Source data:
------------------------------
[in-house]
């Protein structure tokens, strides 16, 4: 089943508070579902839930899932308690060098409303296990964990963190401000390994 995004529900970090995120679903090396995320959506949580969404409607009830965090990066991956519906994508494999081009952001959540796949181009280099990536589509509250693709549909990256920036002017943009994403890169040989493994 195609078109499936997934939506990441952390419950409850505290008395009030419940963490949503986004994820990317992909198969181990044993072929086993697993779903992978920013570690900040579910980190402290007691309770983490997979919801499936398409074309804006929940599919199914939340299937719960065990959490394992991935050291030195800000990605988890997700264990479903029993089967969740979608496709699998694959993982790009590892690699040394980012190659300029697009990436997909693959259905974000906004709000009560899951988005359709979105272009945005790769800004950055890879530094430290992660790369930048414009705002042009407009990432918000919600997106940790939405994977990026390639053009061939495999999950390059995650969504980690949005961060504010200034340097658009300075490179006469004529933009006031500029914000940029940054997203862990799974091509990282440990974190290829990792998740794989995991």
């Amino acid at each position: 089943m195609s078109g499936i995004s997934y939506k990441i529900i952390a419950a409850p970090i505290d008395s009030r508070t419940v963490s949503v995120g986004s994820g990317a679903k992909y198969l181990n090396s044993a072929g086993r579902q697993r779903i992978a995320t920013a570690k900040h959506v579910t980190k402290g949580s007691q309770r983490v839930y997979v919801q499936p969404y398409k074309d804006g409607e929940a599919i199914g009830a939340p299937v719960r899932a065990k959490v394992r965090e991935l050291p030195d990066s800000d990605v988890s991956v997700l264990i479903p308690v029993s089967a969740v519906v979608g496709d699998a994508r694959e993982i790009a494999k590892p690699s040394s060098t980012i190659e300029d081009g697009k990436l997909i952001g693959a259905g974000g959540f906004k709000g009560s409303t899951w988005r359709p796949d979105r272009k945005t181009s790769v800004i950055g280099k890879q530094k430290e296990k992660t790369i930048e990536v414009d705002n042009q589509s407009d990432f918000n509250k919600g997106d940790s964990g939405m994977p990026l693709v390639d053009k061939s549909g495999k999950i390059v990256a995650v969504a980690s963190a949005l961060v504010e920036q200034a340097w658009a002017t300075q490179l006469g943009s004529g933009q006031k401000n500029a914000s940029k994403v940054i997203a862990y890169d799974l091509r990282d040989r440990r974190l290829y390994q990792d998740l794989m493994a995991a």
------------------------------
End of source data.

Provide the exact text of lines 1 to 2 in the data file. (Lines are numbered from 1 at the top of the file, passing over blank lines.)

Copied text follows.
[in-house]
């Protein structure tokens, strides 16, 4: 089943508070579902839930899932308690060098409303296990964990963190401000390994 995004529900970090995120679903090396995320959506949580969404409607009830965090990066991956519906994508494999081009952001959540796949181009280099990536589509509250693709549909990256920036002017943009994403890169040989493994 195609078109499936997934939506990441952390419950409850505290008395009030419940963490949503986004994820990317992909198969181990044993072929086993697993779903992978920013570690900040579910980190402290007691309770983490997979919801499936398409074309804006929940599919199914939340299937719960065990959490394992991935050291030195800000990605988890997700264990479903029993089967969740979608496709699998694959993982790009590892690699040394980012190659300029697009990436997909693959259905974000906004709000009560899951988005359709979105272009945005790769800004950055890879530094430290992660790369930048414009705002042009407009990432918000919600997106940790939405994977990026390639053009061939495999999950390059995650969504980690949005961060504010200034340097658009300075490179006469004529933009006031500029914000940029940054997203862990799974091509990282440990974190290829990792998740794989995991």